Largely due to drastic changes in the global economic structure and increasing commerce
competition, organizations were in need of a drastic change in leadership techniques in order to
survive and deal with the changing environmental factors. This era introduced new influence
theories of leadership, which began a whole new way of thinking that leadership required a team
effort, rather than one individual in a dictatorial existence. These theories finally recognized the
dramatic importance of the team as a whole and its impact on the effectiveness of leadership. The
focus at this point was on how leaders influenced their followers, essentially the rest of the team,
based not on position or formal authority but, rather, on the qualities and charismatic
personality of the leader (Daft, 2008, p. 20). This now allowed for leadership to be shared
among the team, where the team leader could designate any group member with the most
knowledge of a certain topic as a temporary group leader. Another new concept introduced in this
area was to examine organizational structure. It became apparent that successful leadership also
hinged on the ability to adapt to changing environments, either by adopting new opportunities
presented by cultural change, or by attempting to control the organizational culture in a manner
that agrees with implemented leadership styles. (Daft, 2008, p. 20-22)
The current era of leadership theories is the Learning Leadership era, which was largely spawned
due to the digital revolution. This era began with the introduction of relational theories of
leadership, which focus primarily on the relationship between leaders and their followers. At this
stage, we now realize that leadership requires an interaction of all participants, and not just an
empowerment of one individual. Essentially, a leader cannot be successful in leadership without
having a positive relationship with each group member, allowing for a mutual goal of achieving

the common vision of the organization. Without this critical relationship, a follower will not be
inspired to contribute, and ultimately the leadership venture will fail. (Daft, 2008, p. 20-22)
This fourth era, focusing on relationships and motivation, has also introduced a new concept of
transformational leadership. This is similar to other relational theories in the sense that it
promotes shifting leadership effectively in order to accomplish group goals efficiently. The sole
leader position encompassing all power is a thing of the past. Utilizing team dynamics and
recognizing the strengths and weaknesses of each team member allows for better task
completion. This method is particularly targeted at coping with change, especially rapid change,
as was brought about by the digital age and still endures today. (Horner, 2007, p. 274)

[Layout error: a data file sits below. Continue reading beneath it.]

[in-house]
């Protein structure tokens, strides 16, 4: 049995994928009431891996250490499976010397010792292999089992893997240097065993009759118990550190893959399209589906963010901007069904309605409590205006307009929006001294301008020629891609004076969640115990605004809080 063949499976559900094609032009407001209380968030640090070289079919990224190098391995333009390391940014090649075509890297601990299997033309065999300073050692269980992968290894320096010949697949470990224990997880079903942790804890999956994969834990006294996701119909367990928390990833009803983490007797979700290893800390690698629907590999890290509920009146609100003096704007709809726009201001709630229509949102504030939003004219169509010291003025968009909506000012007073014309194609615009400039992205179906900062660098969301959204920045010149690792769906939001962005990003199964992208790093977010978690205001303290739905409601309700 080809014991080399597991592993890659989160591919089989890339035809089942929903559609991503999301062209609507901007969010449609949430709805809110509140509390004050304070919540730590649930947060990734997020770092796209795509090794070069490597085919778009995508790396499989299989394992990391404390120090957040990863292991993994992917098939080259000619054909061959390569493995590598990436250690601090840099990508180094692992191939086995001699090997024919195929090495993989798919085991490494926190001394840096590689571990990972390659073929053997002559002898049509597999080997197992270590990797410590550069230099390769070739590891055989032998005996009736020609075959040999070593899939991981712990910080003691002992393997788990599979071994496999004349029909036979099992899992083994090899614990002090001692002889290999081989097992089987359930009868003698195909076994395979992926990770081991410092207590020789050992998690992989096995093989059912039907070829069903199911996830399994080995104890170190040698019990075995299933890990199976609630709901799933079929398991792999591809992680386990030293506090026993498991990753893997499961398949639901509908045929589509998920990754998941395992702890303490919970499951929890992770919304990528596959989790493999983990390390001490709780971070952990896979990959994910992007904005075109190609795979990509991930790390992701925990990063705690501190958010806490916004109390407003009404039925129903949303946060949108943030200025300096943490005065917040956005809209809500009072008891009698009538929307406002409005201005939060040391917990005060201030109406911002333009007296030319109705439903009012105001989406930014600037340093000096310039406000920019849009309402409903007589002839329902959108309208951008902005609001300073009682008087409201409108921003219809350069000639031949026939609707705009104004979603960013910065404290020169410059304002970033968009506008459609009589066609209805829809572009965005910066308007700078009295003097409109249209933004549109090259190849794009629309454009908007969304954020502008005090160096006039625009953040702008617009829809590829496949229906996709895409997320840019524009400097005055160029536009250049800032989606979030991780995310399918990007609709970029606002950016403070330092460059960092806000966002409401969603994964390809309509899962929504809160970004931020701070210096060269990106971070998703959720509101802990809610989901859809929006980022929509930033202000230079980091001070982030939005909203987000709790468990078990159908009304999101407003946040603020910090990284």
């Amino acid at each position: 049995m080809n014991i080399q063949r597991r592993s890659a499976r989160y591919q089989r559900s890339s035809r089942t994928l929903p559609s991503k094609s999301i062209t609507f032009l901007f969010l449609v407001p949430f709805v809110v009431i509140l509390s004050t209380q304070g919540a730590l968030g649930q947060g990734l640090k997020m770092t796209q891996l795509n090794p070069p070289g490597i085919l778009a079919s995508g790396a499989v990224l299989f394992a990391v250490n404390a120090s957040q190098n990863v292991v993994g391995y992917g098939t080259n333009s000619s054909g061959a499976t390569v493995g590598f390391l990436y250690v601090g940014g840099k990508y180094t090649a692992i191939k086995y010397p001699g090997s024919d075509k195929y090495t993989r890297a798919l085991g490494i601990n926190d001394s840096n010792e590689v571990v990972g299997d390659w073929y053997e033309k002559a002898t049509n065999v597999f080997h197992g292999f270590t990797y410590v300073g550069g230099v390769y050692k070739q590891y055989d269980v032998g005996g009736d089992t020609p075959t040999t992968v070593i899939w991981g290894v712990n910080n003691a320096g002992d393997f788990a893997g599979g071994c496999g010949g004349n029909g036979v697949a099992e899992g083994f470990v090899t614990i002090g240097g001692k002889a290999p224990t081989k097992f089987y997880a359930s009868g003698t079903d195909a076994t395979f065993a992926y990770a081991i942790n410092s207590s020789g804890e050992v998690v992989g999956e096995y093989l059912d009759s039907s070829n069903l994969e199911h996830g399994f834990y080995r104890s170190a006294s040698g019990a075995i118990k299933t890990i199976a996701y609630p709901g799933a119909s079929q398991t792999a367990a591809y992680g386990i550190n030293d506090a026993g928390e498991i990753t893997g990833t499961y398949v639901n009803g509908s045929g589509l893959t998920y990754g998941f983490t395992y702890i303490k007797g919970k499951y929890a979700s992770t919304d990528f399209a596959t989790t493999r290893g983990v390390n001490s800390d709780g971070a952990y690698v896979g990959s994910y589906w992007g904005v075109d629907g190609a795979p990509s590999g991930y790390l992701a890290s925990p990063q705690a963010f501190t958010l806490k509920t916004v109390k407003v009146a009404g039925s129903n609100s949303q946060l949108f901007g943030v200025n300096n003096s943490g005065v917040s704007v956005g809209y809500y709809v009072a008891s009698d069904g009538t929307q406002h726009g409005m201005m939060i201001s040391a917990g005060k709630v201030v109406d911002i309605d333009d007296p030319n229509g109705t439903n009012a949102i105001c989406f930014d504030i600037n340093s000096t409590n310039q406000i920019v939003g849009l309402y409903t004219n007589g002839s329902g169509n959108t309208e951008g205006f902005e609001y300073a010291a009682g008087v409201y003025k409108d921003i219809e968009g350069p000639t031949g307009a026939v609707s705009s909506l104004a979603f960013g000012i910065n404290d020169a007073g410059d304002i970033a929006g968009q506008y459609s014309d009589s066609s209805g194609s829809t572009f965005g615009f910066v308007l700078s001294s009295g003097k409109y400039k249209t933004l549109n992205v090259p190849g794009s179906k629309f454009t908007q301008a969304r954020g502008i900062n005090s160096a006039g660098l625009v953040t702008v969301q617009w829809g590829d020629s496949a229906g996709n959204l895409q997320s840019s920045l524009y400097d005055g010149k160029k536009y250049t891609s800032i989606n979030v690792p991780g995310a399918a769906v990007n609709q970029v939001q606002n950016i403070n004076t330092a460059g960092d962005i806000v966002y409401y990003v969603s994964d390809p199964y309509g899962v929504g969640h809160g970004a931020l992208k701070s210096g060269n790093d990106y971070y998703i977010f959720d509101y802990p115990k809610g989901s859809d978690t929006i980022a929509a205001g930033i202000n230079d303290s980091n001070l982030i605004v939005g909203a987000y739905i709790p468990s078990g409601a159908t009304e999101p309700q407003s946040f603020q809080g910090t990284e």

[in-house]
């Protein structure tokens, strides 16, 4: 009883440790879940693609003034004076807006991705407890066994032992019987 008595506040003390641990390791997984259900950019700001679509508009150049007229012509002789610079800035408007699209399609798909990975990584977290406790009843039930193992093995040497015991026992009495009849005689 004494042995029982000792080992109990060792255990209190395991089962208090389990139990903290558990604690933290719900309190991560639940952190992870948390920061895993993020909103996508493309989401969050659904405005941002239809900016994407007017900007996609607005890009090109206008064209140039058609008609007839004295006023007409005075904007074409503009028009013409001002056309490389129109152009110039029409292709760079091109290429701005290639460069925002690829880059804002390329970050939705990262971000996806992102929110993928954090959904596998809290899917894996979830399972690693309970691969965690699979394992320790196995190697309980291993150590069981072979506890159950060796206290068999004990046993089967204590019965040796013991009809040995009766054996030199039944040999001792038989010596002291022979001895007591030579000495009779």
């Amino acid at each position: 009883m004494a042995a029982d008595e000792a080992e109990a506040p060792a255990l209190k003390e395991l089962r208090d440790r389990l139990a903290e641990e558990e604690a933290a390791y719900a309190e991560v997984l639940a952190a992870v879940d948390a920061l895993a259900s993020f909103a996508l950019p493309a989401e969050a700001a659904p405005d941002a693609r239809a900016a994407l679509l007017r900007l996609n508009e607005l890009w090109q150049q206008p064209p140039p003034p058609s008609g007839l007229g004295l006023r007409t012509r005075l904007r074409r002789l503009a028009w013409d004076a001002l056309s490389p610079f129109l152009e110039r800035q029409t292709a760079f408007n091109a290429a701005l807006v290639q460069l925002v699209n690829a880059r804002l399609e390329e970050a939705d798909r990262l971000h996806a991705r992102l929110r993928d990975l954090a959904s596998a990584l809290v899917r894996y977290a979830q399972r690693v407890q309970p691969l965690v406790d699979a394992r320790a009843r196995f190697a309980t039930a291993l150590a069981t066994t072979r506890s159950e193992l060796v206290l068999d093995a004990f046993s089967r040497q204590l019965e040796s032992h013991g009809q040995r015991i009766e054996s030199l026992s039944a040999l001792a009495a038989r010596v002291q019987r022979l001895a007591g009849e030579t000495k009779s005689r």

It becomes evident now that leadership theories cannot be a static concept, but rather that these
theories must adapt dynamically to changes in social, cultural, and economic changes as they
occur. In situations where kings and dictators do not exist, the traditional theories of leadership
have little to no effectiveness. With the rapidly changing environment of todays age, leadership
theories have evolved to include methods of dealing with this change, primarily by allowing for
transformations and shifts of power amongst all of the team members. DeGrosky (2007)
emphasizes this as he reminds us that leadership is a social construct, and the specifics and
practices change as society and its values change.
In earlier times, the definition of a leader was a bit more concrete than in current times. Kings,
emperors, and military generals were considered to be natural born leaders, and thus were
essentially the definition of a leader. Through the decades, as social constructs and organizational
cultures have undergone drastic changes, this has greatly increased the complexity of leadership
theories, as well as the definition of a leader, and finally what makes a leader a great leader.
Currently, leadership theories now focus primarily on leader-follower relationships and group
dynamics, and as Daft (2008) mentions, leaders build relationships through motivation and
empowerment, leadership communication, team leadership, and embracing diversity (p. 20). It
is now recognized that leadership is a process, and no longer defined by one individual of power
enforcing this upon a group of followers. These modern leadership theories now employ that
instead of focusing on a leader and followers, they suggest studying the social process that
happens with groups of people who are engaged in an activity together (Horner, 2007, p. 278).
While todays theories do still embrace many of the concepts from early leadership theories,
most of which have been modified and adapted in some way, we now become much more
concerned with influence and relationships, rather than focusing on the directing and
commanding behaviors that were successful for leaders many years ago.